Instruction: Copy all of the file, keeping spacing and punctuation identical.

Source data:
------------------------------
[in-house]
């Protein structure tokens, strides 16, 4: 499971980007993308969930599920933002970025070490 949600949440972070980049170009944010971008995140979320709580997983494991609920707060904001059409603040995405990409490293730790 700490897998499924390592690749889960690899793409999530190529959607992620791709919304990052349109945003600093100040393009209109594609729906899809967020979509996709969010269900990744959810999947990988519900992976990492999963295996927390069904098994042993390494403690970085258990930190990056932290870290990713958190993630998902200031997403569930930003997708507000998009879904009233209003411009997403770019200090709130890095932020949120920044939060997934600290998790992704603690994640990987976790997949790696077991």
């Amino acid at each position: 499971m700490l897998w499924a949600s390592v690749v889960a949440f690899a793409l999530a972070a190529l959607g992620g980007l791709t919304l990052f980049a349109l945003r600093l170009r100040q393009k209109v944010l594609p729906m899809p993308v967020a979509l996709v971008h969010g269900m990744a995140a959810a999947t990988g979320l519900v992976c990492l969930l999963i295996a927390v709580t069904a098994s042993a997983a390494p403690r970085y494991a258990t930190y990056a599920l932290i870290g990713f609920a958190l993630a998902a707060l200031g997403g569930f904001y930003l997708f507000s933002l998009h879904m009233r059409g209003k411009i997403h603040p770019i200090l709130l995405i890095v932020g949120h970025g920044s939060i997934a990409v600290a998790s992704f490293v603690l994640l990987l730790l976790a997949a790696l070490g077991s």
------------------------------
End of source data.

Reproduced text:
[in-house]
């Protein structure tokens, strides 16, 4: 499971980007993308969930599920933002970025070490 949600949440972070980049170009944010971008995140979320709580997983494991609920707060904001059409603040995405990409490293730790 700490897998499924390592690749889960690899793409999530190529959607992620791709919304990052349109945003600093100040393009209109594609729906899809967020979509996709969010269900990744959810999947990988519900992976990492999963295996927390069904098994042993390494403690970085258990930190990056932290870290990713958190993630998902200031997403569930930003997708507000998009879904009233209003411009997403770019200090709130890095932020949120920044939060997934600290998790992704603690994640990987976790997949790696077991």
């Amino acid at each position: 499971m700490l897998w499924a949600s390592v690749v889960a949440f690899a793409l999530a972070a190529l959607g992620g980007l791709t919304l990052f980049a349109l945003r600093l170009r100040q393009k209109v944010l594609p729906m899809p993308v967020a979509l996709v971008h969010g269900m990744a995140a959810a999947t990988g979320l519900v992976c990492l969930l999963i295996a927390v709580t069904a098994s042993a997983a390494p403690r970085y494991a258990t930190y990056a599920l932290i870290g990713f609920a958190l993630a998902a707060l200031g997403g569930f904001y930003l997708f507000s933002l998009h879904m009233r059409g209003k411009i997403h603040p770019i200090l709130l995405i890095v932020g949120h970025g920044s939060i997934a990409v600290a998790s992704f490293v603690l994640l990987l730790l976790a997949a790696l070490g077991s």